LBTT Additional Dwelling Supplement – Does it Apply to Your Property Purchase?

LBTT Additional Dwelling Supplement – Does it Apply to Your Property Purchase?

The Additional Dwelling Supplement (ADS) tax that might apply to a property purchase in Scotland is a complicated area and one that can be difficult to understand. It is often payable in addition to Land and Buildings Transaction Tax (LBTT) which replaced Stamp Duty in Scotland in 2015. However, there are situations where ADS is payable even where LBTT is not.

We are often asked how it might apply, particularly where buyers have not yet completed on the sale of their existing home before they purchase and move-into their new home: technically, the new home is an ‘Additional Dwelling’ until the sale completes and ownership transfers to the new homeowner. The purpose of this article is to explain whether you, as a buyer, might be affected by ADS.

What is LBTT and ADS?

By way of background, Stamp Duty on the purchase of residential properties was replaced in Scotland by Land and Buildings Transaction Tax (LBTT) on 1 April 2015. Then, from 1 April 2016, an Additional Dwelling Supplement (ADS) was introduced for people buying an additional residential property over and above their main home. ADS is 3% of the total purchase price of an additional residential property purchase of £40,000 or more.

When is ADS Applied?

ADS is intended to cover situations where someone buys an additional property for investment or recreational purposes, such as a buy-to-let property or a second/holiday home. However, it can also include instances such as a young couple retaining one of their existing flats as a pension and buying a family home, or someone who has inherited a home or bought a home under the Right to Buy scheme. For further information about these scenarios, read our Guide to LBTT Additional Dwelling Supplement (ADS).

Sale Settlement Delayed But Continuing with Purchase?

ADS can apply where settlement on a sale is delayed, even where the buyer isn’t purchasing their new property as an investment. This can have a significant effect on the affordability of the purchase. How?

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If you are unlucky and your property sale is delayed, but you wish to continue with your purchase on the pre-agreed date, you may need to get ‘bridging finance’, a short term (secured or unsecured) loan, or indeed a second mortgage to fund the onward purchase. If you are in the lucky position that you own your current house outright, you may only need a mortgage on the new house which you can take out temporarily and then pay off when your existing home sells. Alternatively, you may go for an ‘offset’ or ‘current account’ mortgage where you can pay the proceeds of your sale into that account when the sale of your existing home settles.

If you find yourself in this situation, you will have to pay ADS equivalent to 3% of the purchase price on the property you are buying. The ADS charge will, however, be refunded by Revenue Scotland if your existing home sale completes within 18 months of completing on the purchase of your new home.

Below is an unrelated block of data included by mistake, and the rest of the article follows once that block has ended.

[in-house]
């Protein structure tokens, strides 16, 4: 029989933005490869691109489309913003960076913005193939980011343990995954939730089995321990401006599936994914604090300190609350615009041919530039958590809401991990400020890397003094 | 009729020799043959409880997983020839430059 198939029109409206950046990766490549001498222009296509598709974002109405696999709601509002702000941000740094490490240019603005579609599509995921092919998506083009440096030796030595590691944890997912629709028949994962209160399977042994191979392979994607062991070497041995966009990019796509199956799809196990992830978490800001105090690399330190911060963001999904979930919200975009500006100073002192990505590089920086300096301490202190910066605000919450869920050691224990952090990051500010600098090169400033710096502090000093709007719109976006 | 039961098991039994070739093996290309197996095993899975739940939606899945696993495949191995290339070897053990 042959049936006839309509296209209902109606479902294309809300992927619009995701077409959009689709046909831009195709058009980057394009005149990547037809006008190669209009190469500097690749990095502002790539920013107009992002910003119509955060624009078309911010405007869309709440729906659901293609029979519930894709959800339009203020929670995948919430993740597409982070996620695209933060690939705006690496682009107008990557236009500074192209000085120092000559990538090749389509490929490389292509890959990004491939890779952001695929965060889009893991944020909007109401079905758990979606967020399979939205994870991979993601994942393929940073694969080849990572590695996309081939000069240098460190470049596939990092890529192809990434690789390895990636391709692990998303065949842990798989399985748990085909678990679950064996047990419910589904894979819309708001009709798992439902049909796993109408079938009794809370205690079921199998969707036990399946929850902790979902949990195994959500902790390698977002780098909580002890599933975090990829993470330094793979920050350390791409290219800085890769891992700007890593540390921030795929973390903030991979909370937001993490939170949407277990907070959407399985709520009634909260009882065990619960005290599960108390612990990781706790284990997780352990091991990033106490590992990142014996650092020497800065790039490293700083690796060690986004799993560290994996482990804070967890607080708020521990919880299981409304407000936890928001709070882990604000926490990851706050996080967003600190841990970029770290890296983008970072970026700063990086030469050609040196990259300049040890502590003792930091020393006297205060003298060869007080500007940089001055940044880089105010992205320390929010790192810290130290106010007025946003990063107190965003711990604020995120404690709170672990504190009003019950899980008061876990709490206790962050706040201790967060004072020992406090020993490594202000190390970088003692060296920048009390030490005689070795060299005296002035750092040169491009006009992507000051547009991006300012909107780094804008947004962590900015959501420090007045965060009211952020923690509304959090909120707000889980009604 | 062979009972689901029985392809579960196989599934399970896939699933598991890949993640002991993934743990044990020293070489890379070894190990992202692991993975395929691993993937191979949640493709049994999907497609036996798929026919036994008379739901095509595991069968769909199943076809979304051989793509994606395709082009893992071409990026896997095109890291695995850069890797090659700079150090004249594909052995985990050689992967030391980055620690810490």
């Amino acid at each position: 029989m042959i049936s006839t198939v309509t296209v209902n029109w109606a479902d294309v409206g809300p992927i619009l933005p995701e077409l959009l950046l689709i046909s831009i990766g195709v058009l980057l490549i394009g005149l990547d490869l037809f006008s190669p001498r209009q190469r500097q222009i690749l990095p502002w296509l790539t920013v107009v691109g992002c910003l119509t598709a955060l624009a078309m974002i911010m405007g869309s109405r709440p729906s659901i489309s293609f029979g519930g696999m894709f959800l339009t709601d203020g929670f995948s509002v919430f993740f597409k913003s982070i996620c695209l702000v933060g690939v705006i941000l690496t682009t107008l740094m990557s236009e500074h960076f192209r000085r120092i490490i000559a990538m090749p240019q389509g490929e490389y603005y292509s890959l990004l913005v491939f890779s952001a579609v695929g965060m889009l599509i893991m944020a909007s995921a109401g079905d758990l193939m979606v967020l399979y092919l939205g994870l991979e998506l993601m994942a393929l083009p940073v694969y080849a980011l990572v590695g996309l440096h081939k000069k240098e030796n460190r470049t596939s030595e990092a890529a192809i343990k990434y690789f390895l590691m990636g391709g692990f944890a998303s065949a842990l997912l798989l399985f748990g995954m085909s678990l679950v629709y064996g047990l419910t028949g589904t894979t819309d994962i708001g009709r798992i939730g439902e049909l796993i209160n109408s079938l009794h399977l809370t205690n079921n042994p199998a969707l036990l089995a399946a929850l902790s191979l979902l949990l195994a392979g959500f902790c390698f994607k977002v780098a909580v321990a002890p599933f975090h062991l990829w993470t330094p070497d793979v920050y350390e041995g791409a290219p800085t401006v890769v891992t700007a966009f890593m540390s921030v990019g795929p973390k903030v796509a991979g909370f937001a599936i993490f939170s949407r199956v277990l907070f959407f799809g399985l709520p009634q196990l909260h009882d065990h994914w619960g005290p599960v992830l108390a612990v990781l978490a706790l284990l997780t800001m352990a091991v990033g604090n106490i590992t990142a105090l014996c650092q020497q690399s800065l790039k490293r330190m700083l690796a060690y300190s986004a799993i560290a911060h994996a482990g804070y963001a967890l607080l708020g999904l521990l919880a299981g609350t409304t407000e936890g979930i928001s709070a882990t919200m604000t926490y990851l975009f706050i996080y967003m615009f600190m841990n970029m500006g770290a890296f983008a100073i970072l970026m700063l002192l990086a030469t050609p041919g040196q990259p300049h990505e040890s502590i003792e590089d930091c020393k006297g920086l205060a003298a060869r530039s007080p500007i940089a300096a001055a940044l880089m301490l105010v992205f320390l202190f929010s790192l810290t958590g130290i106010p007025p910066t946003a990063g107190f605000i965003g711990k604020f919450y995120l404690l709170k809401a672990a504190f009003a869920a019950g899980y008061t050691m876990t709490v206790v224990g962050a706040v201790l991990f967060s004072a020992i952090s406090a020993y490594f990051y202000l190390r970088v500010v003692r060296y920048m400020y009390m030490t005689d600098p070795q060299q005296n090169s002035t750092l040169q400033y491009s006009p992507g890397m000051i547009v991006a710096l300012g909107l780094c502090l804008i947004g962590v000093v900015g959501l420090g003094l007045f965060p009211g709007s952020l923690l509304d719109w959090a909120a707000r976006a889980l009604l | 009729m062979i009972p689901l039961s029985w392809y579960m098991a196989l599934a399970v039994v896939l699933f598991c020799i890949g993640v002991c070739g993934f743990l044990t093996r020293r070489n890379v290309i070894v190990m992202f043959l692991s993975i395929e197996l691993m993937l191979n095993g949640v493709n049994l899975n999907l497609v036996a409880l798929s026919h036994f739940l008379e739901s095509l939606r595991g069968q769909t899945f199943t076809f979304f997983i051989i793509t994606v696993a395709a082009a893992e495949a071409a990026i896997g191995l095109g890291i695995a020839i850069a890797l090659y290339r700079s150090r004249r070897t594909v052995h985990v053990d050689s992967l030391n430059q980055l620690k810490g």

This obviously has a significant effect on how much cash you need to put your hands on to secure your purchase and has to be factored-into your sums.

For example, if you are purchasing a £300,000 home you will already have to pay £4,600 in LBTT to the government. In addition, you will have to be able to put your hands on a further £9,000 in cash to cover the 3% ADS tax charge on the £300,000 purchase price. For a buyer who is purchasing with a £30,000 deposit and a £270,000 mortgage, finding a further £13,600 to cover the short term tax liability might be a step too far.

How to Reclaim ADS

The Land and Buildings Transaction Tax (Relief from Additional Amount) (Scotland) Bill was introduced by the Scottish Government on 13 November 2017. With regard to delayed settlement on a sale, if your existing home sale completes within 18 months of completing on the purchase of your new home (beginning with the day after the effective date of the main residence purchase transaction), you can reclaim the ADS charge. If the period extends beyond 18 months, no repayment may be claimed.

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Further guidance regarding ADS repayment claims can be found here.

Despite the potential refund, ADS has a huge impact on how much money you need when budgeting for a new home without first selling your existing one. In addition to any Land and Buildings Transaction Tax (LBTT) payable, you have 3% added on top which you are out of pocket on, albeit only temporarily.

If you have any questions about ADS or how it might apply to the circumstances of your purchase, please don’t hesitate to get in touch with our Conveyancing Team by calling 0131 297 7999 or by emailing [email protected] and we will be happy to explain it to you and to advise you on how best to proceed.


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I'm Robert Carroll, Managing Director of MOV8 Real Estate, Estate Agents and Solicitors. MOV8 is an innovative and forward-thinking, all-in-one estate agency and solicitor firm with its Head Office in Edinburgh and a City Centre office in Glasgow. We buy and sell literally thousands of properties for property buyers and sellers in Scotland every year, so I see first-hand every day what is actually happening in the property market. This blog aims to give an honest, fresh and sometimes light-hearted take on what is happening in the Scottish property market.


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